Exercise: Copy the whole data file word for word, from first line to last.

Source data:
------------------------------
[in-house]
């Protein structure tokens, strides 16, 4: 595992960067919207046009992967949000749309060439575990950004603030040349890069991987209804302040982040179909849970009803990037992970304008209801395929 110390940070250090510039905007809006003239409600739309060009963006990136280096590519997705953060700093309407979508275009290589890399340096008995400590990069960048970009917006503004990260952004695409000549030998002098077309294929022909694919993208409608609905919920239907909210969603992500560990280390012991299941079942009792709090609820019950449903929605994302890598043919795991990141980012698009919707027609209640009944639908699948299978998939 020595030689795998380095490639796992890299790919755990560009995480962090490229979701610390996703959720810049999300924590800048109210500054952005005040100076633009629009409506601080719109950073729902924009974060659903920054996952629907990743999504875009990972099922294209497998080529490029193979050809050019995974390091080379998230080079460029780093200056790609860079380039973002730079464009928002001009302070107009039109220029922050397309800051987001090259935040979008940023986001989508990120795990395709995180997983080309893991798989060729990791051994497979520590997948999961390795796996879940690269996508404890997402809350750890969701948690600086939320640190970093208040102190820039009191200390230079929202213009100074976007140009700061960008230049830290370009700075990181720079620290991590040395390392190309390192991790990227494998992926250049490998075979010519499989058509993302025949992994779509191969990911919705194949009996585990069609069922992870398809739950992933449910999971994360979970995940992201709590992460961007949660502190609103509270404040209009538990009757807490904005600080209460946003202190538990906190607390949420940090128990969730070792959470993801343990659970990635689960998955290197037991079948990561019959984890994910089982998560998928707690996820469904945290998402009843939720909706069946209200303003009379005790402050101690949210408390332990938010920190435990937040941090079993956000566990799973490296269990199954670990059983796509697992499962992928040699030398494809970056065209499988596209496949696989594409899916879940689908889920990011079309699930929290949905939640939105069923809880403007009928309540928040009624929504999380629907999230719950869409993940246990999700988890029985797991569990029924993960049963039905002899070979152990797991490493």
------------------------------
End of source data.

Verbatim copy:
[in-house]
């Protein structure tokens, strides 16, 4: 595992960067919207046009992967949000749309060439575990950004603030040349890069991987209804302040982040179909849970009803990037992970304008209801395929 110390940070250090510039905007809006003239409600739309060009963006990136280096590519997705953060700093309407979508275009290589890399340096008995400590990069960048970009917006503004990260952004695409000549030998002098077309294929022909694919993208409608609905919920239907909210969603992500560990280390012991299941079942009792709090609820019950449903929605994302890598043919795991990141980012698009919707027609209640009944639908699948299978998939 020595030689795998380095490639796992890299790919755990560009995480962090490229979701610390996703959720810049999300924590800048109210500054952005005040100076633009629009409506601080719109950073729902924009974060659903920054996952629907990743999504875009990972099922294209497998080529490029193979050809050019995974390091080379998230080079460029780093200056790609860079380039973002730079464009928002001009302070107009039109220029922050397309800051987001090259935040979008940023986001989508990120795990395709995180997983080309893991798989060729990791051994497979520590997948999961390795796996879940690269996508404890997402809350750890969701948690600086939320640190970093208040102190820039009191200390230079929202213009100074976007140009700061960008230049830290370009700075990181720079620290991590040395390392190309390192991790990227494998992926250049490998075979010519499989058509993302025949992994779509191969990911919705194949009996585990069609069922992870398809739950992933449910999971994360979970995940992201709590992460961007949660502190609103509270404040209009538990009757807490904005600080209460946003202190538990906190607390949420940090128990969730070792959470993801343990659970990635689960998955290197037991079948990561019959984890994910089982998560998928707690996820469904945290998402009843939720909706069946209200303003009379005790402050101690949210408390332990938010920190435990937040941090079993956000566990799973490296269990199954670990059983796509697992499962992928040699030398494809970056065209499988596209496949696989594409899916879940689908889920990011079309699930929290949905939640939105069923809880403007009928309540928040009624929504999380629907999230719950869409993940246990999700988890029985797991569990029924993960049963039905002899070979152990797991490493």